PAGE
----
{ 
            if (ch == 'z' || ch == 'Z')
            {
                return ch - 25;
            }
            else if (isspace(ch)) 
            {
                return ' ';
            }
            else
            {
                return ch + shift;
            }
        });
    
        return str_enc;
    }
    
    std::vector<std::string> encode(const std::vector<std::string>& str, int shift)
    {
        std::vector<std::string> tempMsg;
        std::transform(str.cbegin(), str.cend(), std::back_inserter(tempMsg),
            [&](const std::string& s) { return encode(s, shift); });
    
        return tempMsg;
    }
    
  • In the main loop logic, before getting into any file reading, check whether the choice made by the user is sensible (either 1 or 2). This allows you to make finalResult const and to initialize it in a nicer way. This is a good modern practice as given by e.g., ES.28 of the C++ Core Guidelines:

    assert(choice == 1 || choice == 2);
    const std::vector<std::string> finalResult = [&]()
    {
        return choice == 1 ? encode(lines, key) : decode(lines, key);
    }(); 
    
  • You don't have to explicitly close file streams. They close upon destruction.

  • To check if the file is good to go, you can do if(inFile) { ... } invoking its operator bool() which tells you if the stream has no errors and is ready for I/O operations (specifically, it returns !fail()).

  • When writing to file, you can use standard algorithms (like std::copy) since your logic is very simple:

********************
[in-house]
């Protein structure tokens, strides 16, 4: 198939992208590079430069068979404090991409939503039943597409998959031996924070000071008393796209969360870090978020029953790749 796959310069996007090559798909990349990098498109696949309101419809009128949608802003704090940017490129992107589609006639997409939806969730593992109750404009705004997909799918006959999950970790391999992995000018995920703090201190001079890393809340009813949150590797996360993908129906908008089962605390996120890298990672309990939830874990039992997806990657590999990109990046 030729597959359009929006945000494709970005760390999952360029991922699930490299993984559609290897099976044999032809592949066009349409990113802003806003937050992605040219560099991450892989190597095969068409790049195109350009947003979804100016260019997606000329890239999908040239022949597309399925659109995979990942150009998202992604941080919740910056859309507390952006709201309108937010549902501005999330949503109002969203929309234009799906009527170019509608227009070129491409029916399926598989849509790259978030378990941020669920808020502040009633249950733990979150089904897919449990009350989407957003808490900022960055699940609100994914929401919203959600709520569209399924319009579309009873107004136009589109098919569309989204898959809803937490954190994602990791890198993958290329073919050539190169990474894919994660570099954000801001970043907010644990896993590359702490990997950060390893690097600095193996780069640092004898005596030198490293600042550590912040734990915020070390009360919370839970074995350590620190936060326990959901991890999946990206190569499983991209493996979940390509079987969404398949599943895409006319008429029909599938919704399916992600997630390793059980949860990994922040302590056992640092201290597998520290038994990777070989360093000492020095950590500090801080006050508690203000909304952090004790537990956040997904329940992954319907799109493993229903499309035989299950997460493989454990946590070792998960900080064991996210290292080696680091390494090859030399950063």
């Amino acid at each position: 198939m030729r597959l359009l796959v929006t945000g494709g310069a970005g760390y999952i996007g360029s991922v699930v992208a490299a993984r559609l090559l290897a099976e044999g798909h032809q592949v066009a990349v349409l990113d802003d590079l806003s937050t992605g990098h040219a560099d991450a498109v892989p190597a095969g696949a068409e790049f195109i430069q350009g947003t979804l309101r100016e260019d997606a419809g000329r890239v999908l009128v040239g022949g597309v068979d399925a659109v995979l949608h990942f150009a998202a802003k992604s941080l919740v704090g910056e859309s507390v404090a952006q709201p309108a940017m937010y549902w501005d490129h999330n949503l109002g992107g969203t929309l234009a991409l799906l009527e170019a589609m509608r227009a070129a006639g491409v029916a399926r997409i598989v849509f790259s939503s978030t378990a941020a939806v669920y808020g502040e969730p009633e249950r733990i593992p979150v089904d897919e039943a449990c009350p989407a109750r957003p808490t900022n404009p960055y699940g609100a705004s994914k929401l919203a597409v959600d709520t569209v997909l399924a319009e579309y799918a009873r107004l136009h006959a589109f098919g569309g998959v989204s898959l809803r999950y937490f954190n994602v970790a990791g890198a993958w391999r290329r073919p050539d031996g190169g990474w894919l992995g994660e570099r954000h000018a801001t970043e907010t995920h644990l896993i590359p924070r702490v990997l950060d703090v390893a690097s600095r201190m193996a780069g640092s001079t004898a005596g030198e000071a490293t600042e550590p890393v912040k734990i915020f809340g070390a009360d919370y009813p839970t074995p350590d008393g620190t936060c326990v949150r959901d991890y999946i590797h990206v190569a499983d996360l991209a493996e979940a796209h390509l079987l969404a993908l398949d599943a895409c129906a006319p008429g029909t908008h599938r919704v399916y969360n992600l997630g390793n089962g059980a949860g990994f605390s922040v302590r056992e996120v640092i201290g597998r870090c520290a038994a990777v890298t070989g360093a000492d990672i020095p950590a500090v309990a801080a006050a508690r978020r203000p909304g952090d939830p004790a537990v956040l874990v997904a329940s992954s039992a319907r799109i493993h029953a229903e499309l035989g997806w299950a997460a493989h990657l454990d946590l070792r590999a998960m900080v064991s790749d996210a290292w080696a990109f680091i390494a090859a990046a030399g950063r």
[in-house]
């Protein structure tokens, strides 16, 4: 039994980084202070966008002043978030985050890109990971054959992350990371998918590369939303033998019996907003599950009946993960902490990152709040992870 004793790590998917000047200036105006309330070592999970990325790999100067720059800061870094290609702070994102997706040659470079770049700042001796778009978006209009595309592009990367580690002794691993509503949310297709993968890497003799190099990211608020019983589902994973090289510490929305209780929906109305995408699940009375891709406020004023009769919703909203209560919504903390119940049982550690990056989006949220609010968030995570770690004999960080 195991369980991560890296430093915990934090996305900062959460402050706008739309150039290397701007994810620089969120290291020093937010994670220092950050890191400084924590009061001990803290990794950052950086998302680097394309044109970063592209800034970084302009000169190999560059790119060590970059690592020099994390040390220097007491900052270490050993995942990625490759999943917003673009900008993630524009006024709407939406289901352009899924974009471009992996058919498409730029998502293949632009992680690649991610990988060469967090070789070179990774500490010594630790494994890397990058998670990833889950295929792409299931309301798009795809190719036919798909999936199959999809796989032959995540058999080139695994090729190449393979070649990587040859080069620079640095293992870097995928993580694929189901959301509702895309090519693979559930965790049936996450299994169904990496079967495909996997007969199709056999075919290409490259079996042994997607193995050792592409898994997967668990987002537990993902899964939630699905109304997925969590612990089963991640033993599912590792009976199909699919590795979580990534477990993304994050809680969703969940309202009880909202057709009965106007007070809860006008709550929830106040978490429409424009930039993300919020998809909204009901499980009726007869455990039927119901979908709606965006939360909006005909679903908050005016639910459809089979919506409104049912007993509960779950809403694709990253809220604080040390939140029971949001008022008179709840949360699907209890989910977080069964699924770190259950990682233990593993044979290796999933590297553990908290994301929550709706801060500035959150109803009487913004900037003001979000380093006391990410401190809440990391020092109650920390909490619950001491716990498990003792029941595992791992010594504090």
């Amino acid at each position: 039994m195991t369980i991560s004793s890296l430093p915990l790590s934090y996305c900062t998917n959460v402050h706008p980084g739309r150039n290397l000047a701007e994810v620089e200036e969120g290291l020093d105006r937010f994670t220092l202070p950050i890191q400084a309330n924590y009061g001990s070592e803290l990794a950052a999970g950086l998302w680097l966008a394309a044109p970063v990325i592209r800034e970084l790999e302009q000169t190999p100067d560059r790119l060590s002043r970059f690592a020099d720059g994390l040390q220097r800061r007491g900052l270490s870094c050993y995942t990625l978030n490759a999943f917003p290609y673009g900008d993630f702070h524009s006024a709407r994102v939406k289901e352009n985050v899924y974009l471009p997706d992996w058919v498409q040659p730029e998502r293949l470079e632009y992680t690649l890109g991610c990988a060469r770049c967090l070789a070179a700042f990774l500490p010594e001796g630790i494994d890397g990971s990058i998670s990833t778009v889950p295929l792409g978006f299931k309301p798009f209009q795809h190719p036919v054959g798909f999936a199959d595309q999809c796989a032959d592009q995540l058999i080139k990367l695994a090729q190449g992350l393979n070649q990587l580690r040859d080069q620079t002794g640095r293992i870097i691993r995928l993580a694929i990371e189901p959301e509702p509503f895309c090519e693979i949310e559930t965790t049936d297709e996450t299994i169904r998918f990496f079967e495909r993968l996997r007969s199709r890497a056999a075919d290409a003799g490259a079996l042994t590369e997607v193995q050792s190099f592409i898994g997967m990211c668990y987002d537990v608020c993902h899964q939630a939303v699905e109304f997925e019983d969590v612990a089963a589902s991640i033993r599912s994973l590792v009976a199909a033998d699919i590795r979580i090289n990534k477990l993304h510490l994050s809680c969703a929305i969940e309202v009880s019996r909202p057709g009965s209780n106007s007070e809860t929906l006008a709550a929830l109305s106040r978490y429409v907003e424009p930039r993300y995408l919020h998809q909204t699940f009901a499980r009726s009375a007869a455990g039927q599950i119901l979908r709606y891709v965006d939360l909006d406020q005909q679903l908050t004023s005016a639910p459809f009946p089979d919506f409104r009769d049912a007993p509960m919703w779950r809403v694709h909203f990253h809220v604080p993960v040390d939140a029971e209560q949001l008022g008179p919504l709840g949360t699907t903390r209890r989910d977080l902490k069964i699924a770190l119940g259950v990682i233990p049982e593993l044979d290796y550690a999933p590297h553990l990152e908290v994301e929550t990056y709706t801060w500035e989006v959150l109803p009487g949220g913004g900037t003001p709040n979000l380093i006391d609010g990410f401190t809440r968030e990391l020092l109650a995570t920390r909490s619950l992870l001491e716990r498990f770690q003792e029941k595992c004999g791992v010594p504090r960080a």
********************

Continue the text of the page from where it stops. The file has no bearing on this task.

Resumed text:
std::ofstream outFile("outfile.txt");
    std::copy(finalResult.cbegin(), finalResult.cend(), 
        std::ostream_iterator<std::string>(outFile, "\n"));
    
  • Everywhere in your code, avoid using std::exit (for reasons and more discussion, see here). Instead, just do return EXIT_FAILURE or return EXIT_SUCCESS as appropriate.

| improve this answer | |
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Take a look at your code, and think about the spec:

It should be, put all letters in order in a circle, if the input is in position n, the output is in position n + shift.

What you have is quite a lot more complicated, and in no way meets the spec.


  1. You should add tempMsg.reserve(str.size()); to avoid reallocations.
  2. You should move the line into tempMsg instead of making a spurious copy.
  3. Consider normalising the shift before using it. And why not pre-calculate a lookup-table for use in the transform? Your choice on whether to do it on the fly, or do all 26 possible ones at compile-time.
  4. There isn't actually any advantage to using std::transform instead of a for-range-loop, but anyway the third argument should be lines.begin().
  5. Your naming is curious: str for all lines, lines for a single line... Also, why not call tempMsg something Shorter but more descriptive like ret?
  6. You might want to reconsider your decision to read the whole file into memory before starting processing. It isn't even useful to read it as separate lines instead of blocks.
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  • \$\begingroup\$ Hi, about point 5. You are rigth I forgot to change variables when I went from reading just one string to reading files. Point 6 - do you mean read as I do the encoding? Point 3 - What do you mean by lookup-table? Anyway thank you for your help! \$\endgroup\$ – Exzlanttt Mar 10 '19 at 15:40
  • \$\begingroup\$ re 6: Yes, no need for any dynamic allocation. re 3: Simply a unsigned char[1 + (unsigned char)-1] where you pre-compute the result for every input, making the transformation itself trivial. And as there are only 26 variations for that lookup-table, it might make sense to calculate them all at compile-time and choose. \$\endgroup\$ – Deduplicator Mar 10 '19 at 16:13